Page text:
Mikael Blomkvist is having some kind of year. A journalist, Blomkvist posted an article in his magazine, Millennium, about a particular Swedish socialite that landed him in court in a dispute over the prose’s contents. Losing the battle, Blomkvist was disgraced, resigned from his office and was fined over $650,000.
Lisbeth Salander is having an even worse year. Her accounts have been seized and the new administrator of her funds forces her into acts of sexual depravity as a condition for his cheque writing. The pierced, tattooed and goth looking young bi-sexual seems without purpose in life – living one day to the next. Basically, surviving.
But when the elder of a wealthy family hires Blomkvist to assist in an investigation in the disappearance of his niece over 40-years-ago, Blomkvist and Salander end up working together on a case that will also reveal a serial killer of women who has stalked the Swedish countryside for decades.
The Girl with the Dragon Tattoo is directed by David Fincher (he of last year’s The Social Network) and is based on the Swedish novel by Stieg Larsson of the same name and the Swedish adaptation of the book that premiered in 2009. Daniel Craig plays Mikael Blomkvist and the plum role of Lisbeth went to Rooney Mara who appeared in The Social Network but is more associated in her role as Nancy Holbrook in 2010’s A Nightmare on Elm Street.
Comparisons to the book and to the original film would be unfair, so we will try our best to judge The Girl with the Dragon Tattoo (2011) on its own merits. On those merits, The Girl with the Dragon Tattoo was an above average thriller that cautiously yet flowingly allowed for a multi-layered film about sex, torture, mystery and murder to progress at an even and balanced pace.
Although Fincher allowed for the characters to speak English he was daring enough to keep the film based in Sweden as to not American-ize the characters and the setting. This meant that Craig, Mara and the supporting cast that included Christopher Plummer and Robin Wright had to speak with slight Swedish accents – all of which did no disservice to the neutral northern country.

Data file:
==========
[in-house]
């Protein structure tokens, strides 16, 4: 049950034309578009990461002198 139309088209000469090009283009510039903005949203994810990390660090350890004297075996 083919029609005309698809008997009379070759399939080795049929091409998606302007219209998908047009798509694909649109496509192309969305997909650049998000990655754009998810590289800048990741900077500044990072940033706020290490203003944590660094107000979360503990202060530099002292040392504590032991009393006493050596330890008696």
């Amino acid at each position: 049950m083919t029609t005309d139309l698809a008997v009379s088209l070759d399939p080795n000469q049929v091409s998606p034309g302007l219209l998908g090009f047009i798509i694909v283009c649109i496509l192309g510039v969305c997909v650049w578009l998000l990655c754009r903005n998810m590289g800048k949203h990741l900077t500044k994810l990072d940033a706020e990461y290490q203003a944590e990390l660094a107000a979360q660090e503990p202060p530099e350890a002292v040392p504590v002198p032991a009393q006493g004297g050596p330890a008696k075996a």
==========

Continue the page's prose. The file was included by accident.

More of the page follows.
Rooney Mara had the most to gain and lose by taking on the role embodied Noomi Rapace in the Swedish films that make up Larson’s trilogy. Mara proved to be force and her performance as the troubled young computer hacker will surely net some serious consideration when the awards season kicks into high gear this January.
With its multi-layers, there is much going on at any given time and the separation of story and the development of individual characters until they combine efforts might be taxing for the casual film-goer. At the heart of the film is Blomkvist and Lisbeth’s clue gathering that leads them to a conclusion that there might actually be a murderer amongst the family that has hired them to investigate the 40-year-old disappearance. Craig and Mara have good chemistry together yet are able to show distance in their relationship making the characters that more believable.
At 158 minutes we can attest to the film being too lengthy to maintain all its high points. Once the mystery of the missing women is solved most might feel compelled to begin shifting back on their jackets draped over the theatre chair in an attempt to burst out into the theatre’s parking lot. But beware, that is only one of the many storylines that have to come to a contemporary close before the end credits role. It’s not exactly Lord of the Rings: Return of the King in its drawn out concluding chapters, but we still would have liked to have watched it at 1.5X the speed.
Personally, we think that The Girl with the Dragon Tattoo will polarize a good portion of its paying audience. Its sex seemed graphic (more is left to your imagination than shown on screen) and its subject matter doesn’t exactly run mainstream. Still, the performances alone – especially that of Mara – are worth the price of admission and how often do you get to say that you screened a complex thriller in today’s sugar-coated Hollywood output?